Figure 1 shows an example of the variety of shapes taken by the molten droplets as they impact, flow, and solidify on the surface. The mechanism of bonding of the particles to the surface is not well understood but is thought to be largely due to mechanical interlocking of the solidifying and shrinking particles, with asperities on the surface being coated unless supplemental fusion or diffusion heat treatment is used. Indeed, most thermal spray coatings require a roughened substrate surface for adequate bonding. Some interdiffusion or localized fusion of as-deposited coatings with the substrate has been observed in a few instances with unique combinations of coatings and substrates. There is evidence of chemical bonding in some coating/substrate systems, not unreasonable when the high-velocity impact of particles might be expected to rupture any films on either the powder particles or the substrate. In addition, van der Waals forces may play a role if the substrate is extremely clean and no significant oxidation occurs during deposition.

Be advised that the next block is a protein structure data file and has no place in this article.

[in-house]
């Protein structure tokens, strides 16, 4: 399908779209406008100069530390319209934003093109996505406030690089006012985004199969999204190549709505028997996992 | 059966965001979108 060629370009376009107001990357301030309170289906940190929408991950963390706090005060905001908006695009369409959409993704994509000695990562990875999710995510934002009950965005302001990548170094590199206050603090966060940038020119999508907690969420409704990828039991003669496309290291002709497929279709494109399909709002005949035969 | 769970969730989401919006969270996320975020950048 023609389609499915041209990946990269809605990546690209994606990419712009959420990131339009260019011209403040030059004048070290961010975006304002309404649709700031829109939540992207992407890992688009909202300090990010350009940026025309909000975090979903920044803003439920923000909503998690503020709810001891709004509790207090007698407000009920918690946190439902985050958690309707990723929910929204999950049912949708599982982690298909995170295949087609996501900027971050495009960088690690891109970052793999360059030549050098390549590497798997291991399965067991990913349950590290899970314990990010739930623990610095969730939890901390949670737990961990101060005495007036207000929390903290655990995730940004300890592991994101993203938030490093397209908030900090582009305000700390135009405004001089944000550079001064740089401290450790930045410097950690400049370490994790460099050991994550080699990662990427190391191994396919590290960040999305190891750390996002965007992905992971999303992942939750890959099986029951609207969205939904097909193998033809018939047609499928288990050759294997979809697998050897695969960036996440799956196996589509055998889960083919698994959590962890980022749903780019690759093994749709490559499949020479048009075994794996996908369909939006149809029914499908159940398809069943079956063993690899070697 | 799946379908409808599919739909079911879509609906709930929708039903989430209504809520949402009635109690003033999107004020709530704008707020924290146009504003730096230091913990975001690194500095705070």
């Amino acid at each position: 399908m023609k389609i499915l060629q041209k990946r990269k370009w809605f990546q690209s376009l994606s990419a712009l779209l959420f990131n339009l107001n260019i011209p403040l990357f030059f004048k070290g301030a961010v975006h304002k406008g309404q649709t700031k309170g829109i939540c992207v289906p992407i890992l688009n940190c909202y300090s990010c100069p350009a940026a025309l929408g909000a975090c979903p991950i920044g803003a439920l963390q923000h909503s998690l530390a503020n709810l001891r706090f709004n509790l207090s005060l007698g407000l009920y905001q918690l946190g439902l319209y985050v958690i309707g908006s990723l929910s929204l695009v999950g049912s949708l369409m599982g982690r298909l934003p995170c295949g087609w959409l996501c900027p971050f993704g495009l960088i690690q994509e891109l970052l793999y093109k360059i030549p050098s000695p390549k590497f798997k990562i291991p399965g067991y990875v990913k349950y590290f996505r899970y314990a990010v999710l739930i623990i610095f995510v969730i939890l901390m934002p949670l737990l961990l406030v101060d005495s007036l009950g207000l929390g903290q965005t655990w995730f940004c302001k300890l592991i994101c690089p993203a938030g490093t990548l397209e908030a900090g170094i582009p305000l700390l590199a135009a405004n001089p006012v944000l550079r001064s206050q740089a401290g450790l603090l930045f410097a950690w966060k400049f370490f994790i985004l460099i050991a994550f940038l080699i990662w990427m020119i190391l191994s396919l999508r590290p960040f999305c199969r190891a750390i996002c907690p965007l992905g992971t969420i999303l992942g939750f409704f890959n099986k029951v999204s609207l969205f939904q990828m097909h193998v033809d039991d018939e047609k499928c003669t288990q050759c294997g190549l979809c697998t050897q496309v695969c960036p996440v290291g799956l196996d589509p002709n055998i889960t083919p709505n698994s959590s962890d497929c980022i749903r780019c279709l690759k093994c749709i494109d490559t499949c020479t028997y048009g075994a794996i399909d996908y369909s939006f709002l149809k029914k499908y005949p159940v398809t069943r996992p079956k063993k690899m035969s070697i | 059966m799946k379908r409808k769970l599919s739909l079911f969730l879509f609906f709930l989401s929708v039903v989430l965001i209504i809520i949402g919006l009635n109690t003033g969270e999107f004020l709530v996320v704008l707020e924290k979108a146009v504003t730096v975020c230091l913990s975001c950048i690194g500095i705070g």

Fig. 1 Deformation of molten or semimolten particles resulting from spray impacting on a substrate

Thermal spray coatings are usually formed by multiple passes of a torch or gun over the surface. Typical cross sections of several examples of thermal spray coatings are shown in Fig. 2, illustrating the lamellar nature of the coatings. A coating can be made of virtually any material that can be melted without decomposing. Moreover, the deposition process itself can substantially alter the composition as well as the structure of the material. As a result, the microstructure and properties of the coatings can be extremely varied. Specification of a coating, therefore, must often involve more than simply stating the composition of the starting powder or wire and the general type of process to be used.

Fig. 2 Typical microstructure of a plasma-sprayed tungsten metal coating showing the splat structure and the fine crystalline structure within the splats. (a) Scanning electron micrograph of a fracture surface. (b) Light micrograph of the same coating. Courtesy of Praxair Surface Technologies, Inc.

The applications of thermal spray coatings are extremely varied, but the largest categories of use are to enhance the wear and/or corrosion resistance of a surface. Other applications include their use for dimensional restoration, as thermal barriers, as thermal conductors, as electrical conductors or resistors, for electromagnetic shielding, and to enhance or retard radiation. They are used in virtually every industry, including aerospace, agricultural implements, automotive, primary metals, mining, paper, oil and gas production, chemicals and plastics, and biomedical. Some specific examples are given in the section "Uses of Thermal Spray Coatings" in this article.